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Rod Laver’s historic Slam resonates as Djokovic closes in

Rain had beaten down the iconic West Side Tennis Club in Forest Hills, N.Y., game, set and grass-soaked match as it tried to tie a bow on the 1969 men’s final of the U.S. Open.

Drying in the wings? History, of the unprecedented and deliciously impossible kind. Rod Laver was trying to become the first person to complete a calendar-year sweep of the tennis majors in the everyone-plays-everyone Open Era.

Laver already had accomplished it seven years earlier, as an amateur under different competitive circumstances. The thought of doing it at all boggled tennis minds. Twice? Against every wooden racket at the ready? Did someone spike your strawberries and cream?

The final against Australian countryman Tony Roche was delayed a day and still, organizers had to rent a helicopter to hover above the stadium court to dry the surface.

While losing the first set, Laver also was losing his footing. He switched from sneakers to spikes, winning 20 of the next 29 games. The calendar Grand Slam complete, the sport’s measuring stick for class showed rare emotion by jumping over the net.

How did Laver, the greatest of his generation and arguably the best of all time, celebrate the sport’s Mt. Everest of achievements?

Hunting for change.

“At that particular time, my wife (Mary) was pregnant with my son, Rick,” Laver, a Carlsbad resident, recalled this week. “Back then, you needed a dime to make a phone call. I’m running around asking all the reporters, ‘I need a dime. I want to call my wife and let her know what happened.’

“I guess that’s how I celebrated.”

Laver has traveled back to New York, 52 years later, to see if the dusty feat can be accomplished again.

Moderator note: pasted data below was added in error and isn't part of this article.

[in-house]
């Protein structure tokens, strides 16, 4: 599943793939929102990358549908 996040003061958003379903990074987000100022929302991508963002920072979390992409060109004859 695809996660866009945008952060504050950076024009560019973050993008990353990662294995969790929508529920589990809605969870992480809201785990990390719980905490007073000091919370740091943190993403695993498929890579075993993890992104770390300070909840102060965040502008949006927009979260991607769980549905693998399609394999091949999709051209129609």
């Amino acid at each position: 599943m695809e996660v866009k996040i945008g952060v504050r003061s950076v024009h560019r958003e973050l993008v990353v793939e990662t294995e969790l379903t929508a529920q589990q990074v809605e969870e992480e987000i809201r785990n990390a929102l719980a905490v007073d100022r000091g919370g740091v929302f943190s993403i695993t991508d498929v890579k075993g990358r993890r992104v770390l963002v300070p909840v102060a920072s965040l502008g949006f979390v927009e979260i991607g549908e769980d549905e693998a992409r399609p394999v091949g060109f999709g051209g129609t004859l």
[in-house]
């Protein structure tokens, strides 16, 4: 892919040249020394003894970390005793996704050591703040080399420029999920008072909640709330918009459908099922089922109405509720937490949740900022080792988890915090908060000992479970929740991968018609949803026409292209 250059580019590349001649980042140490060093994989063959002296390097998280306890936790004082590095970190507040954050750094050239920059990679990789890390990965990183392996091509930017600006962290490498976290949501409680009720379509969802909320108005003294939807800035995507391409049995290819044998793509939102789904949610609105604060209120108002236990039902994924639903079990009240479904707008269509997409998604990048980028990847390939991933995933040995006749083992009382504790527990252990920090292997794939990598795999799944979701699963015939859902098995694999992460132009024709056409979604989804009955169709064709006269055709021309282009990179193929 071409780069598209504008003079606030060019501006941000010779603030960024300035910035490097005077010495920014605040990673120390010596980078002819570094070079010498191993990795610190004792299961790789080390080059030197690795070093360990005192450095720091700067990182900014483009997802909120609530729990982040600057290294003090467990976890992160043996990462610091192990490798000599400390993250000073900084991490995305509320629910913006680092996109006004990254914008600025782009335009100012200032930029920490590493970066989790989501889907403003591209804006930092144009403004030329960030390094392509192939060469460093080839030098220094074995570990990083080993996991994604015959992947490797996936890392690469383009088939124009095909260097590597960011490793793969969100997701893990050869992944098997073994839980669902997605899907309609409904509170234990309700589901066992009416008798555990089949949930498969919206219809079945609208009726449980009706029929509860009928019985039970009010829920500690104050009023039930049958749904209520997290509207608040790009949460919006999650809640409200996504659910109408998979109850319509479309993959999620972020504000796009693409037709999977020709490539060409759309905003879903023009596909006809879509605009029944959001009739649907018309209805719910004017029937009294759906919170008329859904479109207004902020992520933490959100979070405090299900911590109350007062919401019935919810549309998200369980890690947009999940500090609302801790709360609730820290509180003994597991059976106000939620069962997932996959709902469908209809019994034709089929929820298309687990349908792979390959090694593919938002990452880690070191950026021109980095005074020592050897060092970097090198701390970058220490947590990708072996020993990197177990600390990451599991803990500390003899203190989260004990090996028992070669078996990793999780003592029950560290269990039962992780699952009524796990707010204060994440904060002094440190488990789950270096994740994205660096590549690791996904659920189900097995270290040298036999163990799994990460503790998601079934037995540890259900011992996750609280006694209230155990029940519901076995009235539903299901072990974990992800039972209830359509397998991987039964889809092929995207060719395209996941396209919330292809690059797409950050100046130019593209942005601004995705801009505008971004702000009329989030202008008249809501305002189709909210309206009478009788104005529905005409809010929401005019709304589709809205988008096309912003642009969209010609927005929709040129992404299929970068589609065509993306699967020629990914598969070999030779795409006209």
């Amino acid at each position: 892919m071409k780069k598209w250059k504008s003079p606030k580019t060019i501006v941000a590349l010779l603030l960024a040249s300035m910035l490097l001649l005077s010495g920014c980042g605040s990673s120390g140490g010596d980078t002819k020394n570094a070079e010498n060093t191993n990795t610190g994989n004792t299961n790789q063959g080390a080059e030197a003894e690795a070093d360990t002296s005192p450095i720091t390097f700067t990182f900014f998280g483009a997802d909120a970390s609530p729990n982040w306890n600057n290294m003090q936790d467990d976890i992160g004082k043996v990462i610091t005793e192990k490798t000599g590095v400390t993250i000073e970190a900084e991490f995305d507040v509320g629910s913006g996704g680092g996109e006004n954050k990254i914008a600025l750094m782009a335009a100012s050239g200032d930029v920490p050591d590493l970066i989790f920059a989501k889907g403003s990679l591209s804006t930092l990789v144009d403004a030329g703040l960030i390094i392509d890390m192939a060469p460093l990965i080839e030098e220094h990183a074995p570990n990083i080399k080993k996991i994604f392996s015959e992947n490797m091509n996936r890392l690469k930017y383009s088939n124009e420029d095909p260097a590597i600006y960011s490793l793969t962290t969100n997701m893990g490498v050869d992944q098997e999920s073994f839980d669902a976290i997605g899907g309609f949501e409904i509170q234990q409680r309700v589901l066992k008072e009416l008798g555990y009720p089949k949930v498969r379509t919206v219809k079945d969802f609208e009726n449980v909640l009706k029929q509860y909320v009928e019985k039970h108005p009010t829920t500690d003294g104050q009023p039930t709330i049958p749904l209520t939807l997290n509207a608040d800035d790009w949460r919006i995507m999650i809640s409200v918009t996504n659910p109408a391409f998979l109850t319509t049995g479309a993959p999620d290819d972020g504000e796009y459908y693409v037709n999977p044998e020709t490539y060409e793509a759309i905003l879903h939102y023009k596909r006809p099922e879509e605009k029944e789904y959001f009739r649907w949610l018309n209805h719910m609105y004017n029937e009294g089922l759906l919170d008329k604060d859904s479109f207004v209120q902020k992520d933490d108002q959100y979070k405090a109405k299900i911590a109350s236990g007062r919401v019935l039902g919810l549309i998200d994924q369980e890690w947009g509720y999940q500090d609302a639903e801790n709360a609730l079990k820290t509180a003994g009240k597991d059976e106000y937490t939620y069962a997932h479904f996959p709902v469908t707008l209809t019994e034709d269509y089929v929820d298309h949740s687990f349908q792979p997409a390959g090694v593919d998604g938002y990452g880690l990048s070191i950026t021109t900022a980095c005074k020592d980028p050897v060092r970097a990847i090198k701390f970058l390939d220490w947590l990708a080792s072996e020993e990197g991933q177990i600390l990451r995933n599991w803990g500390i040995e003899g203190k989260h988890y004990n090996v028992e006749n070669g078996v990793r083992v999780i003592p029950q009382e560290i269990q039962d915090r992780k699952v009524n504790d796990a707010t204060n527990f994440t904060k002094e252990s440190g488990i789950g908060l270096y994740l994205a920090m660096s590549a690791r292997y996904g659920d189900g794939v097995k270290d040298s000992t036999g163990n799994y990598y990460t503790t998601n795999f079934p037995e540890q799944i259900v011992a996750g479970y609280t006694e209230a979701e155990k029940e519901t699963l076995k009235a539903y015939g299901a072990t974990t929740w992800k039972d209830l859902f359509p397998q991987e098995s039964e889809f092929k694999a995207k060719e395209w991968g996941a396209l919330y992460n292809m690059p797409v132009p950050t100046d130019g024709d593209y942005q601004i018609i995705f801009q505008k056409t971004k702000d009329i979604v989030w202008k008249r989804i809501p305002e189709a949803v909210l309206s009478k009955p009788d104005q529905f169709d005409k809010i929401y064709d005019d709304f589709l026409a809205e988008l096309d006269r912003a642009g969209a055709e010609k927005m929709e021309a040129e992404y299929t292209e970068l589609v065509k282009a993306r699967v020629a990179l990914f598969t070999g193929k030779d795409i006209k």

Novak Djokovic, who faces Alexander Zverev in a U.S. Open semifinal Friday, stands two matches away from running the withering tennis gauntlet. Winning also would mean lurching ahead of contemporary giants Roger Federer and Rafael Nadal for the most Grand Slam singles titles, at 21.

If Djokovic polishes off the quartet — after wins in the Australian Open, French Open and Wimbledon — Laver plans to be there to shake his hand.

“Maybe, ‘Hey, welcome to the club,’ ” said Laver, 83, when asked what he planned to say if Djokovic succeeds. “I’ve been through it, so I know there’s pressure all the time. You have to prove yourself again and again.

“It’s a tough, tough road. Hats off to him.”

The current era makes the calendar run uniquely difficult. That’s because Nadal is a clay-court ninja, winning the French Open 13 times among his 20 Grand Slam crowns. That makes him a massive roadblock on the way to history.

In this year’s semifinal at Roland Garros, Djokovic lost the first set to Nadal before rallying. In the final against Stefanos Tsitsipas of Greece, he trailed by two sets before a 6-3, 6-2, 6-4 flourish.

“I wasn’t really thinking about someone winning (the calendar slam), when you look at the people who have won various tournament,” Laver said. “The top players are so good that someone is going to knock you out. Unless you can beat (Nadal) at the French, you don’t have a chance at the slam.”

The combination of focus and fearlessness makes Djokovic so formidable.

“His consistency is certainly the big thing,” Laver said. “And his concentration level. He hardly makes an error when the chips are down. And he loves to compete. If he wins it, I’d be honored to present him with the trophy.”

So, so much has changed since hopping that net in New York.

The son-in-waiting, Rick, is in his 50s. Laver’s late wife Mary, who he lost in 2012, lived a 46-year marriage with the tennis star. The winning check of $16,000 in 1969, a little over $119,000 in today’s dollars, pales in comparison to the $2.5 million set aside for Sunday’s winner.

The words of storied late TV icon Bud Collins continue to ring true, though, more than a half-century later.

“He’s the slammer, the grand slammer …” Collins said as he called the match. “It’s undoubtedly the finest achievement in the history of this game.”

And it continued to be, decade upon decade.

“All I can say is that I’m the luckiest fella in this stadium,” Laver said then.

If Djokovic wins the Open, Laver no longer needs that dime.

But he might need a tissue.